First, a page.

Figure 2 - Mishima Cattle (cow)

Some characteristics summarized by Dr. M Ishihara are as follows:

  • Black coat color is predominant and black cattle with small white spot on udder or near bottom, or a little amount of white hairs on black skin seemed to be preferred rather than single black pattern. White spotted, brown and blind-like patterned cattle were also present.

  • Body size was small. Withers height of mature females was 115-118 cm, and that of males about 123-125 cm.

  • Middle part of body was plump with well-stand ribs, but hind legs and neck were thin.

  • Quality of coat and skin was fine and hair was curled. Horn represented bluish white color, fine texture and round section.

Body shape was clean-cut and shanks were fine with strong joint and tendon. Hooves were firm. Movement was smart.

  • Heifers were sired at more than 24 months old for the first calving, while young bulls were used at three years old for service, adult bulls of five years old were able to serve to 80 females a year.

  • The abilities of drafting and carrying were a little inferior, but working will and turning action were superior to the modern Japanese Black.

  • Maximum milk secretion was about 3.3 kg per day, and lactation period lasted within about 116 days, although there were wide individual variations on dairy performance

  • Body weight gain and feed efficiency were low, but excellent meat quality was a common character.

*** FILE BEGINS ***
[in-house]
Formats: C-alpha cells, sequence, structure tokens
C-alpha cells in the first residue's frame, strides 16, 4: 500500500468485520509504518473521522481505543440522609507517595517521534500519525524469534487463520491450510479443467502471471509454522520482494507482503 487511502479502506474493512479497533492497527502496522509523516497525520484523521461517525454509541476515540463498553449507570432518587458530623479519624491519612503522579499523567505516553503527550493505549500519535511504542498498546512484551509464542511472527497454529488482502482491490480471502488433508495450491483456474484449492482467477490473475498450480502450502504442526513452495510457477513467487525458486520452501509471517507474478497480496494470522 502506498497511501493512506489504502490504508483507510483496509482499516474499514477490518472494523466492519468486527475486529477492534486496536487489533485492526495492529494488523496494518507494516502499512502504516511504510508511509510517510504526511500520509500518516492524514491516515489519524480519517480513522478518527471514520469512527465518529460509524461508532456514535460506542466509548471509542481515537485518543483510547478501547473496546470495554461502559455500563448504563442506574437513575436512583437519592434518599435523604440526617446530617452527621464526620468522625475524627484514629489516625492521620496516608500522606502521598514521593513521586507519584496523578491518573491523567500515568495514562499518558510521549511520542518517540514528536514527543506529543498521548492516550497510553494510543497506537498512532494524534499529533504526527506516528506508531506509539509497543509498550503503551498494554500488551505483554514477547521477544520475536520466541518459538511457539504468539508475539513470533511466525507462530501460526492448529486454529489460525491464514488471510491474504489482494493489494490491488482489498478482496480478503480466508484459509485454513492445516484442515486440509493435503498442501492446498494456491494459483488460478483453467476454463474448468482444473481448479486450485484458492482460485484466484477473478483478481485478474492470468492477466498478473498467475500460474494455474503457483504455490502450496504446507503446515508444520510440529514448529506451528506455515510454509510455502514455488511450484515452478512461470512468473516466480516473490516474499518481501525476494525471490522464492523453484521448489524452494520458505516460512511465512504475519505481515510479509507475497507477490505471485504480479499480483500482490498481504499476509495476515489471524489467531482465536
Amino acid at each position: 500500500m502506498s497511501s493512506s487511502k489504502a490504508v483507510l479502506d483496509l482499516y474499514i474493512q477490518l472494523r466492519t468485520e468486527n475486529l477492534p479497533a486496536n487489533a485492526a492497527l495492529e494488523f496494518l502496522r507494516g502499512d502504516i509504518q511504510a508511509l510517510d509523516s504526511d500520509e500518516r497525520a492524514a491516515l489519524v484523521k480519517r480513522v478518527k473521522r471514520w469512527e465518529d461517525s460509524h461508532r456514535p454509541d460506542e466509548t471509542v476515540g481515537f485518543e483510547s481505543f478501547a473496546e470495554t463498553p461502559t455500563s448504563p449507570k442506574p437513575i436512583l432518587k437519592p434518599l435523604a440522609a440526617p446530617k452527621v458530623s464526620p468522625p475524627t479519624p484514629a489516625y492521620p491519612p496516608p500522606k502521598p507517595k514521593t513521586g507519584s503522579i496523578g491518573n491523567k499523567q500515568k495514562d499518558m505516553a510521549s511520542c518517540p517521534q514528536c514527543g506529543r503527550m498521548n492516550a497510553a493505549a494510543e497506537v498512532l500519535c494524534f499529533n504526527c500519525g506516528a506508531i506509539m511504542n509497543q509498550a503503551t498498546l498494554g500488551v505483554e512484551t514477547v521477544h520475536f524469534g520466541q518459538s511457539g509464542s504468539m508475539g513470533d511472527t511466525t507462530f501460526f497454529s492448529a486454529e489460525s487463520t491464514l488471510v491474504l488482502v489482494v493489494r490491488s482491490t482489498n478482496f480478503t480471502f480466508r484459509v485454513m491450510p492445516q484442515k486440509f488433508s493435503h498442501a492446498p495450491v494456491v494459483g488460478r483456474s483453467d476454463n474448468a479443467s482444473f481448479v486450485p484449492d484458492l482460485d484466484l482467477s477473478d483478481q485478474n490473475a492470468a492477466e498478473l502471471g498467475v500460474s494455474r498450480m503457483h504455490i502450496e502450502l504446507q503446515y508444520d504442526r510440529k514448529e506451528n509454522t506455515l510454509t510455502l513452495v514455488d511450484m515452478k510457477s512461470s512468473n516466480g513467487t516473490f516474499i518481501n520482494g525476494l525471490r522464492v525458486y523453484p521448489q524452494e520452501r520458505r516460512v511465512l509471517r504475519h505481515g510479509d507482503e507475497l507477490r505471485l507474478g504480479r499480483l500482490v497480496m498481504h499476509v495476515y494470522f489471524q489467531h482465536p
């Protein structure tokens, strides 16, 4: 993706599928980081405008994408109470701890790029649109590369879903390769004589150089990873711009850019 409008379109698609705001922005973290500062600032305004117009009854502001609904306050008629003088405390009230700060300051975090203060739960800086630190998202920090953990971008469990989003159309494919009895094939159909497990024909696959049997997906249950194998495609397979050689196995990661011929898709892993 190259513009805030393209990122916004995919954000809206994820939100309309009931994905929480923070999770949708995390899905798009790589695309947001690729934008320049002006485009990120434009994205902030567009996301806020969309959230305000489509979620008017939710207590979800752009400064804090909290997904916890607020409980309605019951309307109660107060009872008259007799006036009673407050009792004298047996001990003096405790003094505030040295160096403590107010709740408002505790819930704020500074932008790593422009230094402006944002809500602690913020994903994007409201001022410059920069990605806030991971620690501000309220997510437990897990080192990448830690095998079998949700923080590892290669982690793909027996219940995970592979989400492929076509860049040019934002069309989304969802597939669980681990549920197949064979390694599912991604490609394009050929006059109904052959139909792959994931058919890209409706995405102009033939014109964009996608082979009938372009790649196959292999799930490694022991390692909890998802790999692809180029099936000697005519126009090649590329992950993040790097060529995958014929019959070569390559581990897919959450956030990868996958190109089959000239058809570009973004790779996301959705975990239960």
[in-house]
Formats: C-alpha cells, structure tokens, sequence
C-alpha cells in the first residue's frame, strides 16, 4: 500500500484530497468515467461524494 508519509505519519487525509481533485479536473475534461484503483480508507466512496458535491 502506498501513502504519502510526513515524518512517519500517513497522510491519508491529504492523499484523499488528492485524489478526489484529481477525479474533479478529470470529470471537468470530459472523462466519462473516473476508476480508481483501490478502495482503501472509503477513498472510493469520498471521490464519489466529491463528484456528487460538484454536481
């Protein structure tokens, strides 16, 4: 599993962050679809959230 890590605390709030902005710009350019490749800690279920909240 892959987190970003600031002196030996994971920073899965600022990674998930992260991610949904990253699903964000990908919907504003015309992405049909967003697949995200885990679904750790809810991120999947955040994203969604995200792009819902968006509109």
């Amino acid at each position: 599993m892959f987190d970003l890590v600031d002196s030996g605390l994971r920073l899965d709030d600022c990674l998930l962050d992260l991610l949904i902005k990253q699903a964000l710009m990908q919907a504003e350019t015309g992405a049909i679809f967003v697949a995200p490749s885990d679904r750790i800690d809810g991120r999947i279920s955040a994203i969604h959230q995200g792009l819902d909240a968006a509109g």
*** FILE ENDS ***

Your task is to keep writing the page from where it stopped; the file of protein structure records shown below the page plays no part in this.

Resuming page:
It is clear that the requirements for the old native cattle were directed to important traits of working performance, because of lacking in utilization for dairy and meat productions. The requirements were ignored when they were crossbred later with foreign breeds, expecting to obtain large-sized and superior on dairy performance.

3. Crossing with Foreign Breeds
a. Promotion on the importation of foreign breeds

After the Meiji Restoration in 1868, the new government was eager to introduce western food habit as well as culture. As it released the inhibition on eating of farm animal meat and promoted drinking of milk, the consumption of animal products increased gradually. The government decided to import live animals for breeding use in 1868. About 65% of imported males and females were planned for pure breeding among imported ones, and remained 35% were mostly bulls to use for crossing with native cattle. About 2,600 head of cattle were imported by 1887. Farmers in the Chugoku districts did not show any concern to foreign breeds at first, but crossbreeding came in common use in the early years of this century, being stimulated by high price of crossbreds at markets. However the price of crossbreds fell suddenly in 1910 as crossbreds were regarded as undesirably ‘improved’ inferior animals especially on working performance. The results of the crossing damaged farmers so heavy that a state of panic was occurred here and there. No more crossing with foreign breeds was repeated thereafter, while troublesome problems were remained to save the situation. Crossbreeding at that time would be a quite ill-advised attempt without clear objectives. It appears that there must be very simple anticipation to improve native cattle with large-sized and superior dairy performance, beside of the fact that the most important economic traits for farmers was the area of working performance. Some parts of anticipated were certainly realized, in body size and milking performance, but quality traits of live animal and meat were lowered.

Anyway, the overheated period to crossbreeding had ceased within 10 years.

b. Peculiarity of crossing practices